My Phone Is My Wallet
(Bloomberg) -- The future of money is in your pocket — the one you keep your phone in, not your wallet. A growing portion of the world’s population is making phone-assisted transactions. They’re using a variety of technologies, from the text-message system popular in Kenya to the seamless credit card-and-app arrangements that move money for every Lyft and Uber ride. It’s a revolution that’s lagged in the U.S., despite offerings from Apple Inc. and a range of big retailers. In addition to providing convenience and sometimes lower fees than credit cards, these mobile-payment systems are connecting millions of previously unbanked people: In China, some beggars hold out bar codes instead of tin cups. In places such as Sweden where the apps are especially popular, cash is starting to disappear. And beyond the cash register, it’s clear that a good chunk of the traditional consumer-banking business stands to be upended.
The Chinese have adopted mobile payments perhaps faster than anyone else. The shift has been driven by services owned by two of China’s internet giants: WeChat Pay, offered by Tencent Holding Ltd.’s messaging service, and Alipay, part of Zhejiang Ant Small & Micro Financial Group, which is an affiliate of online retailer Alibaba Group Holding Ltd. Alipay, which claims 850 million users globally, handled 256,000 transactions per second on its busiest day in 2017 — more than 10 times the capacity of Visa Inc.’s network. Both services rely on those square variations of traditional bar codes known as QR codes. Apple’s mobile-payment system, Apple Pay, uses a technology called near-field communication that allows buyers to wave a smartphone near a credit card terminal. With the U.S. market slow to develop, Apple Pay has gone live in 24 markets worldwide. Most major U.S. retailers and banks have launched their own mobile wallets, hoping to replicate the success of apps of early movers Starbucks Corp. and Uber Technologies Inc. PayPal Holdings Inc. has seen strong growth in its peer-to-peer app, Venmo, which lets consumers split rent payments or dinner bills. Europeans as a whole have been even slower to adopt mobile payments. But in Sweden, which has a population of 10 million, Swish, a service backed by local banks, already has 6.5 million users.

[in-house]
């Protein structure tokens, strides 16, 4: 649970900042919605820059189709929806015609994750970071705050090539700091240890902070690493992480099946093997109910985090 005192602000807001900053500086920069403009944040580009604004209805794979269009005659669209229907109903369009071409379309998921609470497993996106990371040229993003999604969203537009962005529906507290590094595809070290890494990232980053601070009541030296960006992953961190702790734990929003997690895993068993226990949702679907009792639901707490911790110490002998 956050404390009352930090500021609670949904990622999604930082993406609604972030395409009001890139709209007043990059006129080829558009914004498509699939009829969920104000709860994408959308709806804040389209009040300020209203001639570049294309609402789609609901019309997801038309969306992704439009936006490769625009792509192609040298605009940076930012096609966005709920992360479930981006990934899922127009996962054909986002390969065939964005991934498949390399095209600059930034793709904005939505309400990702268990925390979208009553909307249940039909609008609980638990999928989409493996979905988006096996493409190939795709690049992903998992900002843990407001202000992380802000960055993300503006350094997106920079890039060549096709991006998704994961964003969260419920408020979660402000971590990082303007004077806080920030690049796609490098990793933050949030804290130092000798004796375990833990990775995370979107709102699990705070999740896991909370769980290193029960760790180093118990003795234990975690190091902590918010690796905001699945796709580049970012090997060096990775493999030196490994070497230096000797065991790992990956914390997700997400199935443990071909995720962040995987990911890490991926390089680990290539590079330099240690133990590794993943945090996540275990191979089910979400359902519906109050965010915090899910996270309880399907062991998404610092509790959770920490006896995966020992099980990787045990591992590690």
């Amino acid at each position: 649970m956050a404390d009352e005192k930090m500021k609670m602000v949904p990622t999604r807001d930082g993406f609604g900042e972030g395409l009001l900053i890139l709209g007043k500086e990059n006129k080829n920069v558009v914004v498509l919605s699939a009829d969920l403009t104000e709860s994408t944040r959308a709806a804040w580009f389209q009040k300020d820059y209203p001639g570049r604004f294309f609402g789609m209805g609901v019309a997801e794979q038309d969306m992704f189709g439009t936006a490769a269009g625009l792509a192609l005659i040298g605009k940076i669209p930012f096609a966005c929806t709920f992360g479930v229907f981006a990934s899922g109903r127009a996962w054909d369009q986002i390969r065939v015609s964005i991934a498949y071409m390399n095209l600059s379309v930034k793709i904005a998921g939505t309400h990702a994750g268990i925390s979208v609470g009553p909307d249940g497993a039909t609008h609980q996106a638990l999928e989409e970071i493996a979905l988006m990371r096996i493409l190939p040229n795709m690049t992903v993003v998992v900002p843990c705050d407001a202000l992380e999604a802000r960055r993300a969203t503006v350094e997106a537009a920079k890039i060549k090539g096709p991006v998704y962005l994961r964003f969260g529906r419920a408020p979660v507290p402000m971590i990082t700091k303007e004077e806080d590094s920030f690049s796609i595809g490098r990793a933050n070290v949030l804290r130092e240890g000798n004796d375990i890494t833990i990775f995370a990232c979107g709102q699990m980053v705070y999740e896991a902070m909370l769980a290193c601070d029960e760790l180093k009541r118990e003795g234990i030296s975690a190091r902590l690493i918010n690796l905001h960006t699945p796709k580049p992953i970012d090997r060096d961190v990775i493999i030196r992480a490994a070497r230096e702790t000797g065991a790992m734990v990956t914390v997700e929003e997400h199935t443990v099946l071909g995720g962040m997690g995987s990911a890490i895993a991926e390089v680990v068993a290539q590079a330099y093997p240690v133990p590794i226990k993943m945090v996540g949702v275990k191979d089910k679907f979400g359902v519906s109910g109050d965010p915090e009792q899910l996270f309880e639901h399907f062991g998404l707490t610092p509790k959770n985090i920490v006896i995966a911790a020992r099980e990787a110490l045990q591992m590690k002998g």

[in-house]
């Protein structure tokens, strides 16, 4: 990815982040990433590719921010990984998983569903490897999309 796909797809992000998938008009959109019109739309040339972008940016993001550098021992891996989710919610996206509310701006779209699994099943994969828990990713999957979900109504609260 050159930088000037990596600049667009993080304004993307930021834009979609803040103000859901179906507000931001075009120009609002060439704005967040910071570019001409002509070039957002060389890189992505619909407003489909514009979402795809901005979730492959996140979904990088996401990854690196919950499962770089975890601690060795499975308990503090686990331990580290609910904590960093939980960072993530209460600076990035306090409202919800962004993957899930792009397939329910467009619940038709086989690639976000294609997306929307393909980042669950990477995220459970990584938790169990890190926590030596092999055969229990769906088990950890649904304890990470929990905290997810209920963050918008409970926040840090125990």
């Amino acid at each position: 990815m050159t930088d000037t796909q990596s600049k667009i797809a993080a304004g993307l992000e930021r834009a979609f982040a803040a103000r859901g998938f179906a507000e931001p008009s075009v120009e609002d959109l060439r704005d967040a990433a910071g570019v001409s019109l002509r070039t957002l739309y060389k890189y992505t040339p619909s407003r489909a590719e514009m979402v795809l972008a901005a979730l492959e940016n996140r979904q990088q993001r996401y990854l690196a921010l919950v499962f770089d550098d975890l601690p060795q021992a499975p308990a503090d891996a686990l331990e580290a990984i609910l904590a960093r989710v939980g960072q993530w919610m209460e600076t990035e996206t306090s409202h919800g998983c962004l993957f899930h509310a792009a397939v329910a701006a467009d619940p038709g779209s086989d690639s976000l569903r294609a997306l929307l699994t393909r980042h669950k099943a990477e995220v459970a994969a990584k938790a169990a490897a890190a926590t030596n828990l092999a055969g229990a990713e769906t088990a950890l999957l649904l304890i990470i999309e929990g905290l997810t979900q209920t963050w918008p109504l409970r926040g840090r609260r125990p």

The first mobile payment systems date back more than a decade, to FeliCa Networks, a 2004 joint venture in Japan between Sony Corp. and NTT DoCoMo Inc. that allowed for contactless payments. Kenya’s popular bank-by-text M-Pesa was adapted in 2007 from a system developed to distribute small loans to people too poor to have a bank account. It caught on as a safe and convenient way for urban workers to send money to relatives in the countryside. In 2004, Alibaba’s founder, Jack Ma, started Alipay as an online payment system to encourage shopping on his Taobao site during an outbreak of the SARS virus that kept many people home. Alipay added its mobile service in 2009. In early 2014, Tencent ran a successful promotion during the Lunar New Year holiday called Red Packet, which allowed WeChat users to send small financial gifts — a Chinese custom — to friends and relatives using their smartphones. India saw a brief spurt in digital payments in 2016 when the government recalled most of the nation’s existing bank notes; now, a bewildering array of digital payment businesses including Google Pay and Facebook Inc.’s WhatsApp are in a slugfest to catch up to local leader Paytm.
If you don’t have access to a bank, being able to make or receive payments through your phone is an obvious advantage. That’s a big reason why China, home to the world’s largest unbanked population, has turned enthusiastically to mobile-payment apps. In more-developed countries, companies are trying to boost consumers’ interest by providing greater convenience. The Starbucks app, which lets customers have their coffee waiting, accounts for 13 percent of the company’s U.S. transactions. (By contrast, mobile payments accounted for 57 percent of KFC’s orders in China at the end of fiscal 2017.) The multitude of competing services in the U.S. and Europe means a plethora of perks through loyalty programs, paid for with savings from credit card transaction-processing fees the companies can sidestep. But if a user has to turn to one app to shop at Walmart, another to hail an Uber and a third — say, Venmo — to split rent with roommates, much of the convenience goes out the window. There are downsides to the dominance of Alipay and WeChat Pay, however: Chinese regulators say that incentives the two give merchants to use their services have led some to refuse to take cash or alternative forms of payment.
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